Farnesoid X receptor is a tumor suppressor linking intestinal self-renewal and bile acid homeostasis.
Major finding: Farnesoid X receptor is a tumor suppressor linking intestinal self-renewal and bile acid homeostasis.
Mechanism: Bile acids antagonize FXR function to drive transformation of intestinal stem cells.
Impact: Pharmacologic activation of FXR is a potential therapeutic strategy to delay CRC progression.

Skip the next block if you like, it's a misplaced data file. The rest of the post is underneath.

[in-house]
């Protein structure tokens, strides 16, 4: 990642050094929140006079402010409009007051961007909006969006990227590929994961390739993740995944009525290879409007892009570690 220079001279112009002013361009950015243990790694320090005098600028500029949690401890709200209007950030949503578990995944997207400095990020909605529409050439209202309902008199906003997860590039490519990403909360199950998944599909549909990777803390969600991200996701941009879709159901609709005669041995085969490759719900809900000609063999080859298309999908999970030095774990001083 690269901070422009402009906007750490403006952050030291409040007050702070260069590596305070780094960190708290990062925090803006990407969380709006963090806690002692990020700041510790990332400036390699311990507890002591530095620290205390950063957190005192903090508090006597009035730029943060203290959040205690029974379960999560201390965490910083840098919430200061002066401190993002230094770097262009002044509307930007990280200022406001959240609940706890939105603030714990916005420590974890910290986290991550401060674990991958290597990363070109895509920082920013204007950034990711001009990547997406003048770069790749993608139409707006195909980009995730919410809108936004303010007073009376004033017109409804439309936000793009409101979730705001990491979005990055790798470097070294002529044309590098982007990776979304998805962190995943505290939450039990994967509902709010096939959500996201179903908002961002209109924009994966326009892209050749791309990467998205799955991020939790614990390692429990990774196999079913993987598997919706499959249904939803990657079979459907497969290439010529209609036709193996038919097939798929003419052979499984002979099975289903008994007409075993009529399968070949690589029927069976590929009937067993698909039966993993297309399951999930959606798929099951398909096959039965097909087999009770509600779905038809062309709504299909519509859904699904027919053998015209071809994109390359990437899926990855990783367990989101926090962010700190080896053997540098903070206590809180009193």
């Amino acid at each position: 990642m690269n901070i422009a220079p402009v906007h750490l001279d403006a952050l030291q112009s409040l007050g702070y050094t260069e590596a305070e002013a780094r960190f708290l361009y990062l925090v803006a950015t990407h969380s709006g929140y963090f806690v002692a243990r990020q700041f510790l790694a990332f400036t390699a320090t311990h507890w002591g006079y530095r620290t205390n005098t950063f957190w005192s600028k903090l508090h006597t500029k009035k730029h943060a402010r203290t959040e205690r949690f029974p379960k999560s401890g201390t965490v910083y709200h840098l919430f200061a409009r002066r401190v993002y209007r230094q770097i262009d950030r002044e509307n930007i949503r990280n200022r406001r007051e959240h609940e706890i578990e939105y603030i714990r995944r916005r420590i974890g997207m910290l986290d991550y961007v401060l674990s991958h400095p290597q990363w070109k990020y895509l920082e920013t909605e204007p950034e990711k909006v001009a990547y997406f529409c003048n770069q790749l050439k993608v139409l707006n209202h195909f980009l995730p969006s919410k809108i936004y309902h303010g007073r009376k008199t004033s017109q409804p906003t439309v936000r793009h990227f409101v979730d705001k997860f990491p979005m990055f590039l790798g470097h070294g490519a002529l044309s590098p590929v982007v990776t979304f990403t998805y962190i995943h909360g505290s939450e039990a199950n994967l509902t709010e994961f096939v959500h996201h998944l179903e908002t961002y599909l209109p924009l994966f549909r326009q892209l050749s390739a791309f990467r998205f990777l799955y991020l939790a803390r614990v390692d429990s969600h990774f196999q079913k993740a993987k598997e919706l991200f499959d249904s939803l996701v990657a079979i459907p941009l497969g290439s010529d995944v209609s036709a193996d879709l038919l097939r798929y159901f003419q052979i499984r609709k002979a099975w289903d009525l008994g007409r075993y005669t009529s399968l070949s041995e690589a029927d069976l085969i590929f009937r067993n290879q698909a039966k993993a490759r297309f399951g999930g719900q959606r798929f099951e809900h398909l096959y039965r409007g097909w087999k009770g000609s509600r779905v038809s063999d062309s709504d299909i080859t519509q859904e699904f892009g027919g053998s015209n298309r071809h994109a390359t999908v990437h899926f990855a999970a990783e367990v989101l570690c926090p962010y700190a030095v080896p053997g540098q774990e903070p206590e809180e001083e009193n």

Among the many risk factors for colorectal cancer (CRC) is elevated serum levels of toxic bile acids (BA) caused by a high-fat diet. Erosion of the crypt-villi architecture is the driving force behind increased BA exposure of Lgr5+ intestinal stem cells (ISC), the cell of origin of colonic neoplasias caused by mutation of the APC tumor suppressor, but how precisely this exposure contributes to initiation and progression of CRC remains unclear. Fu and colleagues showed that increased BA exposure in the APCmin/+ mouse model inactivates farnesoid X receptor (FXR)–mediated control of Lgr5+ proliferation and contributes to malignant transformation and CRC progression. Mice subjected to a high-fat diet exhibited multiple intestinal abnormalities and increased serum levels of the BAs tauro-β-muricholic acid (T-βMCA) and deoxycholic acid (DCA). T-βMCA inhibited FXR activity, decreased intestinal integrity, increased DNA damage and chromosomal aberrations, and accelerated tumor growth in the intestine and colon. Deletion of FXR in ISCs increased growth and enhanced expression of proliferation marker genes; conversely, treatment with the FXR agonist FexD inhibited basal WNT signaling. Treatment of organoids or APCmin/+ mice with FexD abrogated T-βMCA–induced proliferation, reduced expression of ISC genes, and derepressed genes in the p53 tumor suppressor pathway. FexD also reduced serum levels of T-βMCA and DCA, restored intestinal integrity and function, increased cellular differentiation, and significantly reduced tumor frequency and delayed tumor progression in both adenoma and adenocarcinoma models. Collectively, these findings identify BAs as antagonists of FXR signaling, whose disruption is critical for intestinal stem cell proliferation and disease progression. Moreover, they highlight the potential for FXR agonists as effective therapeutic agents in limiting CRC initiation and progression.
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